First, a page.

Three Poems by Taylor Mali

From the Hands of the One Who Loves You Best

For Jeanann Verlee

This is a story about the dogs in my family,
but not about how we named them after local bodies of water
or even about how when I was 20 I finally realized
that only WASPs did that, that the rest of the world
named their dogs whatever they wanted.

This is a story about the dogs in my family,
but not about how we cut a pound of cheddar cheese
into little cubes whenever we took Hudson to the vet,
or, as he came to think, The Place Where I Get Cheese!
Oh, the things you will let a lab coat do
so long as you get cheddar cheese fed to you
from the hands of the one who loves you best.

Neither is this the story about how my father dug graves
for all our dogs at the family farm months before any of them died
just to insure they could be buried in the frozen ground
if they died in the middle winter; how we joked that they wondered
what the hole was for. I feel like someone just walked on my grave.
Like it might even have been me.

We actually buried Winchester on the morning of my sister’s wedding:
Dearly beloved, what a beautiful sight.
Wedding to the left. Doggie funeral to the right.
But this isn’t a story about that.

This is a story about dogs and chocolate, which they love,
though it can kill them. Who doesn’t crave the taste of their poison?
How, when the time came to put them down, we gathered
and shared with each dog chocolate like a rich dark sacrament.
Even then we joked that each dog knew exactly what the sweetness meant.
Not the chocolate! Come on! I’m only 105!

Jeanann, this is chocolate for Callisto.
Break the bar like bread, and let her eat
from the hands of she who loves her best.
Make of your broken heart a dog:
bounding, joyful, warm,
chasing rabbits in a field.


Benediction for the Morning

She clasps her hands together when she sleeps
to cast a spell against the dark night air
or as a way to bless the secret dreams she keeps,
for what is dreaming but a kind of prayer?



The Naked Gardener

You’re tired. But there is breakfast to make,
emails to answer, and poems to write.
You have to submit your manuscript, which means
making sure the page numbers are right.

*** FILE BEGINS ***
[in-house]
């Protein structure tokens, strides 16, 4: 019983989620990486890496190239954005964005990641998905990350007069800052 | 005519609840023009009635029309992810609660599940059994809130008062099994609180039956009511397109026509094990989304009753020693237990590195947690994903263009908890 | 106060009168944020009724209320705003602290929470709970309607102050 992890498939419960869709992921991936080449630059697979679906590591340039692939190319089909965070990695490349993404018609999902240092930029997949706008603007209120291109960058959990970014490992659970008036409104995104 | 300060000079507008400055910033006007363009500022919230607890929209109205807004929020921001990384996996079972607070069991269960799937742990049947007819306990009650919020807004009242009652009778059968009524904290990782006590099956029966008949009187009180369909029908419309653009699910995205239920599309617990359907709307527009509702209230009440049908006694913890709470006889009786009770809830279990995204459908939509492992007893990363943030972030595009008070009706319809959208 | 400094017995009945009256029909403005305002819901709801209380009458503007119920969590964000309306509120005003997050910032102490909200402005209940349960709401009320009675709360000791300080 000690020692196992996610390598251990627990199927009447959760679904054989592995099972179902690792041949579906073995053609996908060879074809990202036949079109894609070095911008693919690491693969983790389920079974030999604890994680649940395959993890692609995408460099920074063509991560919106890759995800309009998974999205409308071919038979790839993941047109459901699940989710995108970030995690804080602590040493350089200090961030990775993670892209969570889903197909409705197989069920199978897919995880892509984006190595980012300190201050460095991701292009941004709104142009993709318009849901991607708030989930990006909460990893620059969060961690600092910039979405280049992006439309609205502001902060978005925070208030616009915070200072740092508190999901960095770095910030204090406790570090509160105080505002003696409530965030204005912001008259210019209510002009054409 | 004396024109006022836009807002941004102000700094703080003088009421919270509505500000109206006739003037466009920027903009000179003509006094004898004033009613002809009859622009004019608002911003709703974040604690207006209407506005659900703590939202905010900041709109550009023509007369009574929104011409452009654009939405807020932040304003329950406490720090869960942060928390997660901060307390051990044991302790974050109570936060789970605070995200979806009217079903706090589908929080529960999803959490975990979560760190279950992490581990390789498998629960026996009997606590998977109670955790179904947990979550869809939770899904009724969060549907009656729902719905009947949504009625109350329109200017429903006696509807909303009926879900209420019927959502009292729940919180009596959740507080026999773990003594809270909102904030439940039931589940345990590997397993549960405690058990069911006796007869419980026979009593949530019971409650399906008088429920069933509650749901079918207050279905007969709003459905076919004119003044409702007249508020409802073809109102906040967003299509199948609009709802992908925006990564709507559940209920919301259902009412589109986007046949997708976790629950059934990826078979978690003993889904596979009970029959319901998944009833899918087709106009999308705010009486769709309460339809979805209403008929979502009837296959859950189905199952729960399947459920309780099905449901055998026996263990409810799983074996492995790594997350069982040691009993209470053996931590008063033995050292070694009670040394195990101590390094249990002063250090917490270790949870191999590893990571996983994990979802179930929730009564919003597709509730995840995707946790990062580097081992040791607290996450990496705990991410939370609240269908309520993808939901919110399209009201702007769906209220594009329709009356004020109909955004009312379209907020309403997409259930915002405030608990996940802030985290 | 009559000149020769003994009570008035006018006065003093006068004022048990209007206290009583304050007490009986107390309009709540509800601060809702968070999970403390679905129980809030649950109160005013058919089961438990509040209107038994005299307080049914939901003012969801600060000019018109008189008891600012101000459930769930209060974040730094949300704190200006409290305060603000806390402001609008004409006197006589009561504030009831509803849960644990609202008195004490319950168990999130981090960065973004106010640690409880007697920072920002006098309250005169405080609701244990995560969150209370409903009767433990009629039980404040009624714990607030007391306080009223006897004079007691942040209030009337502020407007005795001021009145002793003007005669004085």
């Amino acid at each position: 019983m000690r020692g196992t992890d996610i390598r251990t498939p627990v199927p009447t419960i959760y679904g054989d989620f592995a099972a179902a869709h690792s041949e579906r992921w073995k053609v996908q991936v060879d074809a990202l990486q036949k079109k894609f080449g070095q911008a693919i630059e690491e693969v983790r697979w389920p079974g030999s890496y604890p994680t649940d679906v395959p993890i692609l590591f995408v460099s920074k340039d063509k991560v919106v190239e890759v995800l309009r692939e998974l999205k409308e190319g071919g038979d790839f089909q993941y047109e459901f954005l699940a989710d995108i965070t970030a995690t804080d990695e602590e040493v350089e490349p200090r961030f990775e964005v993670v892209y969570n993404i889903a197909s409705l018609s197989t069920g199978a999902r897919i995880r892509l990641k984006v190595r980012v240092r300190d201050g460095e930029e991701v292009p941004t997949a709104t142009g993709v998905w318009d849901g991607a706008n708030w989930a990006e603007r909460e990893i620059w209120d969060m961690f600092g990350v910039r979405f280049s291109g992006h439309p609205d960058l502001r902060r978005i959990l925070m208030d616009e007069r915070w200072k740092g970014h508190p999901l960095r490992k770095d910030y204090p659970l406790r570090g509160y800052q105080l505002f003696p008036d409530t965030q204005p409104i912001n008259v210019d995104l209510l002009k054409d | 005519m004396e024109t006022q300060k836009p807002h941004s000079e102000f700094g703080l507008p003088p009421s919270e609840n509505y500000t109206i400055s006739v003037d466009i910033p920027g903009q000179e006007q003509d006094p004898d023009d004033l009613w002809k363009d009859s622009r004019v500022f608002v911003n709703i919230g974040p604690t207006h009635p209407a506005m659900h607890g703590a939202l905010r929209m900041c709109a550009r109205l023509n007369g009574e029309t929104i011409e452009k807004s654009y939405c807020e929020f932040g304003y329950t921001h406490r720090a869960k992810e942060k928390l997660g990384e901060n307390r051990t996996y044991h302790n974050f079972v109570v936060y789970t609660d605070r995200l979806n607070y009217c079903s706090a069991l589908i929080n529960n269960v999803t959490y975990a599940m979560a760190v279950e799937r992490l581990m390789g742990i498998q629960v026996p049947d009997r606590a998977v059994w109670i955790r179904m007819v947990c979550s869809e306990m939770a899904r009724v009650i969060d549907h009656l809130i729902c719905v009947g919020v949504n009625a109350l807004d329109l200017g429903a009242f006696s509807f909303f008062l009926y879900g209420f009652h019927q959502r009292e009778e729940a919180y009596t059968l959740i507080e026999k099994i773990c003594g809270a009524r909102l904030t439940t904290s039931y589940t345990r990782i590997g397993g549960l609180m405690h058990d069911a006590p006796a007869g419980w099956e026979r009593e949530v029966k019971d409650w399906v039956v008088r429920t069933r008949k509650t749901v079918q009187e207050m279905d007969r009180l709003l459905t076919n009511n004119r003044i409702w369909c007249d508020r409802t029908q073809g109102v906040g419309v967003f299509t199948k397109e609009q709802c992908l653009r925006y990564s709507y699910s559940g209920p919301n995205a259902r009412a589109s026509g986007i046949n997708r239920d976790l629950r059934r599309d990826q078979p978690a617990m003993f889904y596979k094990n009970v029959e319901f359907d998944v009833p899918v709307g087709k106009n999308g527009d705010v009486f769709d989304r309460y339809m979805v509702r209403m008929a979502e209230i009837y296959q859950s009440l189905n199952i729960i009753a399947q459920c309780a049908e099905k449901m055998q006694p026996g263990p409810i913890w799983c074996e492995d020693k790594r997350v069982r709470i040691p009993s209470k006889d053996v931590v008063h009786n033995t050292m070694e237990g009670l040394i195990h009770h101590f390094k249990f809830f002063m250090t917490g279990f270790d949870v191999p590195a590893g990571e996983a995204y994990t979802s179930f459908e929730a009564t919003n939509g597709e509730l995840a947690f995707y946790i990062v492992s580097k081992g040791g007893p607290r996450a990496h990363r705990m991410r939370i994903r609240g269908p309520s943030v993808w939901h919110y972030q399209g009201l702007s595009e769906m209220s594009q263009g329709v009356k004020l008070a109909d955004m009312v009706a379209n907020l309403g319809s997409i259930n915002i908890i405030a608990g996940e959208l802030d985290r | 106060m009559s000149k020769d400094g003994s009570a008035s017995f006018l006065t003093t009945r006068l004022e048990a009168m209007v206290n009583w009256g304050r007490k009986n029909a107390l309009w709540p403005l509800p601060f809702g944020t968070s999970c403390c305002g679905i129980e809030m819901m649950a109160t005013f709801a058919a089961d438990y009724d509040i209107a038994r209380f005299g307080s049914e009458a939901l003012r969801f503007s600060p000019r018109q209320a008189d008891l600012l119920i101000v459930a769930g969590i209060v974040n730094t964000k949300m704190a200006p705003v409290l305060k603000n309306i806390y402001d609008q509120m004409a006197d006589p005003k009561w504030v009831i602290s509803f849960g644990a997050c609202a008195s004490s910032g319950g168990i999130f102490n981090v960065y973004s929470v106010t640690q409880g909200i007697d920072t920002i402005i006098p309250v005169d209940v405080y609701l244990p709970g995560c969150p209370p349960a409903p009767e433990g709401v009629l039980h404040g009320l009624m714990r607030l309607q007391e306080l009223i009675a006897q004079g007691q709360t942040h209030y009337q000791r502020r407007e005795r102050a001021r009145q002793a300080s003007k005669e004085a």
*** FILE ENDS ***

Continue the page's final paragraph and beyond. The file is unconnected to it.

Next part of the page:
Then you work out, and stretch, and cool down,
and head for the sauna when you get the chance:
Strip naked, carry the hamper to the laundry,
but then remember you have to water the plants.

So nude, you gather your watering can,
and visit each fern and the bonsai tree,
decide a succulent cannot be saved:
And this is how you appear to me.

Naked as Eve in the garden, flushed,
sweaty hair, a beautiful mess,
a half-dead struggling plant in your hands
your only natural dress.

You ask me to throw out the plant,
say please, and give me a kiss.
But the truth is I would do anything you want
if you asked me naked, like this.

You twirl to continue your rounds
and leave me, a & lucky man
wishing for once I were a thirsty fern
being blessed by your watering can.

I watch you walk away, transfixed.
I am lovestuck and smiling wide
until I notice the next plants needing water
are the ones on the deck . . . outside.

But off you go to tend to your beauties
watering them one by one.
Radiant woman now only clad
in the glorious rays of the sun.

I have always considered it fortunate
that we live on a hill in the middle of the woods,
’cause if the mailman were to come right now
he’d die from one glimpse of your goods.

O Naked Gardener, carry on
there is no one but me who can see.
And I hope one day you feel as beautiful
as you look every day to me.

More poetry at Used Furniture.

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